WeChat

Chinese Censors Have New Target: Celebrity News

BEIJING — Whether read openly and voraciously or behind closed doors, celebrity gossip plays an integral role in the entertainment world, connecting stars and the big businesses that back them to an audience eager for the juiciest of details.

But to some officials in China, the bloggers that report those tidbits play another role: a threat to public order.

A large number of Chinese “celebrity news” blogs have disappeared in recent days after coming under the scrutiny of China’s cyberspace regulators. Their absence comes amid a broader tightening of online and media controls ahead of a once-in-every-five-years meeting of top Communist Party leaders this year, at which party officials will consider major decisions about who will lead the country in the coming years.

At a meeting on Wednesday with representatives from China’s leading internet companies, officials from the Beijing bureau of the Cyberspace Administration of China, the country’s top online regulator, called on the companies to “actively promote socialist core values” and create a “healthy, uplifting environment for mainstream opinion” by combating vulgar and sensationalist coverage of celebrity scandals and lifestyles.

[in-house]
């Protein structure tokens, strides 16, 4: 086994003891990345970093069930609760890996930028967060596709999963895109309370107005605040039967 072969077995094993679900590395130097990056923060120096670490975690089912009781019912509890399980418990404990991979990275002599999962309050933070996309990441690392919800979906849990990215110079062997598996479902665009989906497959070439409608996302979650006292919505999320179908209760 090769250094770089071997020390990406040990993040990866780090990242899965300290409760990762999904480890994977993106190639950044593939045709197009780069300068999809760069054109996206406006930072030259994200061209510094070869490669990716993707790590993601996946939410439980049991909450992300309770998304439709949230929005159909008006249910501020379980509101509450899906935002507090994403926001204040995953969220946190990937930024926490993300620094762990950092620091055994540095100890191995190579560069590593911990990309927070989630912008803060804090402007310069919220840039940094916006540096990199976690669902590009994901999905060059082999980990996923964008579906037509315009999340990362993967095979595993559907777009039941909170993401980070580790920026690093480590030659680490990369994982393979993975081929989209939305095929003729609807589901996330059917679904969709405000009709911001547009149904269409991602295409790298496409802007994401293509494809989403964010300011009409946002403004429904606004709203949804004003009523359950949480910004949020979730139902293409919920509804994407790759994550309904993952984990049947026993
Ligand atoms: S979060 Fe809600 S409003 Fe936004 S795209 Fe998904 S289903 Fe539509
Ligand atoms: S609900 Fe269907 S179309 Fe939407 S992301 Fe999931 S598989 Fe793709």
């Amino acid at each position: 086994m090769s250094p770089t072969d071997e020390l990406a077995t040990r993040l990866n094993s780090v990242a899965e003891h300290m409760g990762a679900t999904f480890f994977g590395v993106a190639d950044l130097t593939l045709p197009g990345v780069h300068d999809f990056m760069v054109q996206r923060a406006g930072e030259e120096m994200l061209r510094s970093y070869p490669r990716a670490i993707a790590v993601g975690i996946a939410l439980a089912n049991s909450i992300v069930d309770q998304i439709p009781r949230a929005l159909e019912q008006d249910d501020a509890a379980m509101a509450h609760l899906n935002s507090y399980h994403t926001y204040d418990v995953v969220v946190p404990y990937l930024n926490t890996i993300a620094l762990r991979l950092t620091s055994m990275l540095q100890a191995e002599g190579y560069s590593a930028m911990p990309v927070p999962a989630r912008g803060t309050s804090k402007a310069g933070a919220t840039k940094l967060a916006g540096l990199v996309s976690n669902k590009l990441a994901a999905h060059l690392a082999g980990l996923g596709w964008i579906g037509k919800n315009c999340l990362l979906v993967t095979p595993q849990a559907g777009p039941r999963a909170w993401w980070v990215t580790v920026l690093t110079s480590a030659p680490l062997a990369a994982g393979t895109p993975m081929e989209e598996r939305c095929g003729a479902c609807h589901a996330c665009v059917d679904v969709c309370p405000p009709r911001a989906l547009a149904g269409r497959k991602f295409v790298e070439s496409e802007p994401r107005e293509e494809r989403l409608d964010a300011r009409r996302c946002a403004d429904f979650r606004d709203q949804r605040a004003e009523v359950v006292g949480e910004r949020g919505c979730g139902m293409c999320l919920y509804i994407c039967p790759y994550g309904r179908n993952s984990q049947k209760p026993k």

Since that meeting, reported by the state broadcaster China Central Television, major Chinese internet companies like Tencent and Baidu and the news aggregation platform Jinri Toutiao have shut down more than 80 popular entertainment-related public accounts, according to state news outlets. Many were on Tencent’s WeChat social-media service, which is widely used in China and is increasingly a source of news and information.

Many of the closed blogs and accounts were making a tidy profit from advertising revenue, and some recently turned to venture capital investors as a route to growth. Zhuo Wei, known as China’s No. 1 paparazzo, had more than seven million followers for his coverage of celebrities like the singer Faye Wong and the Chinese actress Bai Baihe. He could not immediately be reached for comment.

At least one of the closed accounts was affiliated with a global brand. The entertainment-related WeChat account of the fashion magazine Harper’s Bazaar was shut down, although its account on Weibo, another social-media service, and its general WeChat account appeared to have survived. A…

LINE, WeChat, WhatsApp, Facebook: Where Most Of Asia’s Business Deals Are Being Done